A member of my team, who moved to this country 16 years ago and is married to an Englishman, went to the emergency room on the weekend after the EU referendum with a bloody finger which was broken in four places. She was told by somebody sitting next to her in the waiting area that she was a burden on this country. She has worked hard, paid taxes and contributed hugely to this country but was called a burden. That is just one of the many reported sad cases of racism and hate crime that have exploded since the referendum result.
During the EU referendum, there were many cases in which the NHS was used, as it has been used so many times in history, as a political football. There was the infamous Vote Leave battle bus, which had emblazoned on it:
“We send the EU £350 million a week, let’s fund our NHS instead”.
Then there was the infamous Vote Leave campaign film showing the fate of the NHS inside and outside the EU, ending with the words:
“Every week the UK pays £350 million to be part of the EU. That’s £350 million that could build one new hospital every week, £350 million that could be spent supporting our doctors and nurses. Now is your chance to take back control and spend our money on our priorities, like the NHS”.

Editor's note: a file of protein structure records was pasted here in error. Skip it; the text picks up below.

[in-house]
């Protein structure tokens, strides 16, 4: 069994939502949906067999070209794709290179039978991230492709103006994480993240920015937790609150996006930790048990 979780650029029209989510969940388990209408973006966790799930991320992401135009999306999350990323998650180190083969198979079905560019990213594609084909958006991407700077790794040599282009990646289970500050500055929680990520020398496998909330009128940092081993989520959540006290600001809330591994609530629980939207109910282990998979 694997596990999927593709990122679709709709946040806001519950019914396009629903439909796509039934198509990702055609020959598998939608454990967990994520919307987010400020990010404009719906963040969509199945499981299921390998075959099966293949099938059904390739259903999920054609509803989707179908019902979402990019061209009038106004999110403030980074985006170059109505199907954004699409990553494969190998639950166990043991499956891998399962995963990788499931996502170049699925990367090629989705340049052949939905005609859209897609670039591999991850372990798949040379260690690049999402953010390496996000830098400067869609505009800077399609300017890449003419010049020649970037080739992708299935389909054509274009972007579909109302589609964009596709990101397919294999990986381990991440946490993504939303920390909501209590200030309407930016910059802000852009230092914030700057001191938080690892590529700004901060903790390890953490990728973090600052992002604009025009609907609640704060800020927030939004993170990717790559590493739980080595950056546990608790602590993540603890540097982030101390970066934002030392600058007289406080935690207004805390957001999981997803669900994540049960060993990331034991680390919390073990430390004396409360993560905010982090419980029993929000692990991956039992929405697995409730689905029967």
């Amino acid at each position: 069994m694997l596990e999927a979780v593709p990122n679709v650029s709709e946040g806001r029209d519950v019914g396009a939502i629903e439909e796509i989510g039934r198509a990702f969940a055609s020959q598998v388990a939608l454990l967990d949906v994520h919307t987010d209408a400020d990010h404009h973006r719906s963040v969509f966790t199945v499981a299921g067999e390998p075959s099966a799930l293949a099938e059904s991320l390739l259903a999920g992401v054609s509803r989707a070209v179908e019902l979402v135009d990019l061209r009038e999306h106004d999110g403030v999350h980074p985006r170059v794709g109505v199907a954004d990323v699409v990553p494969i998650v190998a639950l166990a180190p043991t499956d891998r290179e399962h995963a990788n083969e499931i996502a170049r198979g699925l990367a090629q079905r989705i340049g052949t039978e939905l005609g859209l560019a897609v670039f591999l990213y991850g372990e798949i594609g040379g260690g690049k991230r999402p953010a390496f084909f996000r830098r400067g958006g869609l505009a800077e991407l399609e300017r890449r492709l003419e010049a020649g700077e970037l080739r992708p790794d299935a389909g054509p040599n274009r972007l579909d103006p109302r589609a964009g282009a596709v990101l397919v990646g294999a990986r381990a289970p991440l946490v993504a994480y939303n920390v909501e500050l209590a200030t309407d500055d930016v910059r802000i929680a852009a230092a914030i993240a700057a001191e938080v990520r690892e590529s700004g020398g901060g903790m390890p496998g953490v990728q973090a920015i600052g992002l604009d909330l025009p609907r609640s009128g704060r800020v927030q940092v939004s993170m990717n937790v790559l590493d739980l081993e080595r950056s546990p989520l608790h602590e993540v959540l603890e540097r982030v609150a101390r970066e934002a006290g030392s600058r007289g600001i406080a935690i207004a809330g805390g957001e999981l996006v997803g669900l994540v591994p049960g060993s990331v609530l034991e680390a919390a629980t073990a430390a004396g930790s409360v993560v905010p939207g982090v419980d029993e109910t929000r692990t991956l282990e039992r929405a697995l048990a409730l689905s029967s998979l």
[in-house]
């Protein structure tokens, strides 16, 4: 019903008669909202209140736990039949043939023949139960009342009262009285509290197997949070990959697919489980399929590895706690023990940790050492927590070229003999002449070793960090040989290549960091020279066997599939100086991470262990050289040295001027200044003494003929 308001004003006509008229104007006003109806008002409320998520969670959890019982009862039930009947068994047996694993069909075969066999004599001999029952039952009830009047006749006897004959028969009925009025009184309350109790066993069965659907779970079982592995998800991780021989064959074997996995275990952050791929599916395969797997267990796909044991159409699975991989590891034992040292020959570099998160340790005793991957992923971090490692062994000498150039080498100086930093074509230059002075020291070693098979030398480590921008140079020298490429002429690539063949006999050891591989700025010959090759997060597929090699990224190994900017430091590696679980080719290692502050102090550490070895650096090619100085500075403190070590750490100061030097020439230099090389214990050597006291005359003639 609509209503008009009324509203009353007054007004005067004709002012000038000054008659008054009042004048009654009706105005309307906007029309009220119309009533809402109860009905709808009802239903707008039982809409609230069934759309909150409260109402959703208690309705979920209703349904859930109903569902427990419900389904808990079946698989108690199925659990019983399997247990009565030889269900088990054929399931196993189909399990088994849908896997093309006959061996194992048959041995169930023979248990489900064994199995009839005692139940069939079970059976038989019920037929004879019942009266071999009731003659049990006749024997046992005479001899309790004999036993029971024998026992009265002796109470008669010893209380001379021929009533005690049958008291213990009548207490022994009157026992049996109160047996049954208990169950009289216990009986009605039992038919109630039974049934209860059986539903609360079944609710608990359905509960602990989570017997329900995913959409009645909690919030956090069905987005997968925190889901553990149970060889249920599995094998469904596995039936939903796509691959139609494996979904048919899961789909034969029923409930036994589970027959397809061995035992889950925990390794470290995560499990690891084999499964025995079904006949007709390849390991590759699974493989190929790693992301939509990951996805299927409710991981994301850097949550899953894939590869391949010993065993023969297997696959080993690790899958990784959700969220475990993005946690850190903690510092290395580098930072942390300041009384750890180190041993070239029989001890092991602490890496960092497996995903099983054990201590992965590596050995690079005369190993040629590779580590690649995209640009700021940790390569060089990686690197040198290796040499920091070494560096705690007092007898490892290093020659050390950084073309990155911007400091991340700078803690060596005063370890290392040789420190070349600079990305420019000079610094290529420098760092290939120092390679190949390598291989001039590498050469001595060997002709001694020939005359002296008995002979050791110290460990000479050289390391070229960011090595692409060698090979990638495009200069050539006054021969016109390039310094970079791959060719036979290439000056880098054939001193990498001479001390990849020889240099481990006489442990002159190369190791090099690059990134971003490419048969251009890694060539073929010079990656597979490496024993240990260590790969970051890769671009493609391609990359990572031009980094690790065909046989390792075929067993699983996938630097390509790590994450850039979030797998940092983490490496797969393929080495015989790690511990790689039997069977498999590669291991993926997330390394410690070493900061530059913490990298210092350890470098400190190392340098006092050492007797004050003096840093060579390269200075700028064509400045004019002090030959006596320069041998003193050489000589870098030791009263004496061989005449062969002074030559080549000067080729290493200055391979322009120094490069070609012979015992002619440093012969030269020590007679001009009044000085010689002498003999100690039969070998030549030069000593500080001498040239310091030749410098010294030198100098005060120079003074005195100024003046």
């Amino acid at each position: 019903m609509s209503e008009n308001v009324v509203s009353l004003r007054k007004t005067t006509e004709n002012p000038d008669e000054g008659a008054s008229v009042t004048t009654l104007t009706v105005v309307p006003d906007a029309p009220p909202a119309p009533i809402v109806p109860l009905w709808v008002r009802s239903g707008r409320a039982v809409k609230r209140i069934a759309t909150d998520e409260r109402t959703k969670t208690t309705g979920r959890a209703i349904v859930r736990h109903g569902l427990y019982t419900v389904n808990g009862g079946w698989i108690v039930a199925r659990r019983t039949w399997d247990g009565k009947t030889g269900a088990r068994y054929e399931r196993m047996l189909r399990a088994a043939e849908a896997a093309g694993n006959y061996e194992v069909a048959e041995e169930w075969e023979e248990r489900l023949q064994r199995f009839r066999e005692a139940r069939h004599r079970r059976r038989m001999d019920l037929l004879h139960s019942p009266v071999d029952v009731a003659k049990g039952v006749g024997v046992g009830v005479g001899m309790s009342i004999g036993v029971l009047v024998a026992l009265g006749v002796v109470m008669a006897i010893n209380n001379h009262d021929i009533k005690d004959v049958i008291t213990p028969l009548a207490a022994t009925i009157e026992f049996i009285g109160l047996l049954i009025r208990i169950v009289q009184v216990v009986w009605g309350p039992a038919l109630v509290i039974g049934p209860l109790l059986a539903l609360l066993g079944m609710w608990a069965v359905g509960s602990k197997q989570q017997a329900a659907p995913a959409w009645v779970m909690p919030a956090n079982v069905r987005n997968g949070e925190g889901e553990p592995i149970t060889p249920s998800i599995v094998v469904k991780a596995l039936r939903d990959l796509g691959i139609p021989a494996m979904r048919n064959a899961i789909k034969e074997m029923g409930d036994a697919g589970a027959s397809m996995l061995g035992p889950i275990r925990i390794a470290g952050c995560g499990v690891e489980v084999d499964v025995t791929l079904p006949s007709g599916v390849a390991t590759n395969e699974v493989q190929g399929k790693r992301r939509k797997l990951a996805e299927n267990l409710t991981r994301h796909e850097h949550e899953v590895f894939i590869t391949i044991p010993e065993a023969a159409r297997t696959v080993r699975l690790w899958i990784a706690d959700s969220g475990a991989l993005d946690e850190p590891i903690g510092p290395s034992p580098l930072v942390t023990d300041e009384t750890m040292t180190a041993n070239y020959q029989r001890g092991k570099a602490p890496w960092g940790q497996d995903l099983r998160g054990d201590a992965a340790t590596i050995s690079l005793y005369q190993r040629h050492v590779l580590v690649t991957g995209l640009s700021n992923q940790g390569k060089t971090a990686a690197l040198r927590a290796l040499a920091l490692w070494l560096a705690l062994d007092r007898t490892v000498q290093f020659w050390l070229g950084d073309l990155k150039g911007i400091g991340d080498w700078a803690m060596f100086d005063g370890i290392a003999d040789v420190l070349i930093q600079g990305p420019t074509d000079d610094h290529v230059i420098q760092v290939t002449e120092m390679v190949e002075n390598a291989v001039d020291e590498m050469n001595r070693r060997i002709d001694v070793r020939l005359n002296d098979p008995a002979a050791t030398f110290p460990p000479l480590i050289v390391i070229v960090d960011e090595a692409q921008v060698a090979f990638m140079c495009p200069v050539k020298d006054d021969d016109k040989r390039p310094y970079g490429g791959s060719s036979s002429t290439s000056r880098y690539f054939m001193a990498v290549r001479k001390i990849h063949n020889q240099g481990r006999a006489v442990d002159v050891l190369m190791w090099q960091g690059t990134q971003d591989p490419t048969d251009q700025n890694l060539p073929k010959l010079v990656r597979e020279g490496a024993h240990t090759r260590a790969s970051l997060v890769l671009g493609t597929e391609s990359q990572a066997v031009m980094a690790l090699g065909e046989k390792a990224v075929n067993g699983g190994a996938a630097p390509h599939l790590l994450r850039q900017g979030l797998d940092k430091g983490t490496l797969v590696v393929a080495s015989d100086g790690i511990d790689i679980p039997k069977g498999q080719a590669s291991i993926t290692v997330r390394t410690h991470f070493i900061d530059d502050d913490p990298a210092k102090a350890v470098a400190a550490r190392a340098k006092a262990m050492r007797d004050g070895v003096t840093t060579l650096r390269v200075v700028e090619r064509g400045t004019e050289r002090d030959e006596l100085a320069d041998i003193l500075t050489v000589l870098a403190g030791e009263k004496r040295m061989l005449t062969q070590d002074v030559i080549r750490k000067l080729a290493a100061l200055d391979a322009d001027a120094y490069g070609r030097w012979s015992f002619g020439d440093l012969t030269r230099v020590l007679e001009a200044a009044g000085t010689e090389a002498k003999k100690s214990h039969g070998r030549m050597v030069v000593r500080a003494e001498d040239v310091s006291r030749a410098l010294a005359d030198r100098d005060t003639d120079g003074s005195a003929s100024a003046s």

Those were absolute lies. The £350 million was incorrect. We contribute £150 million net a week, which is £8 billion a year, and even if the £8 billion was all spent on the NHS, it is a department with a budget of well over £100 billion. Nobody put the £8 billion into the context that it is 1% of annual government spending. It would not even shift the needle, but the Pied Pipers of Hamelin fooled the British people. I have heard of individuals saying that they voted to leave the EU to save the NHS. That is sickening, gut-wrenching. Does the Minister agree?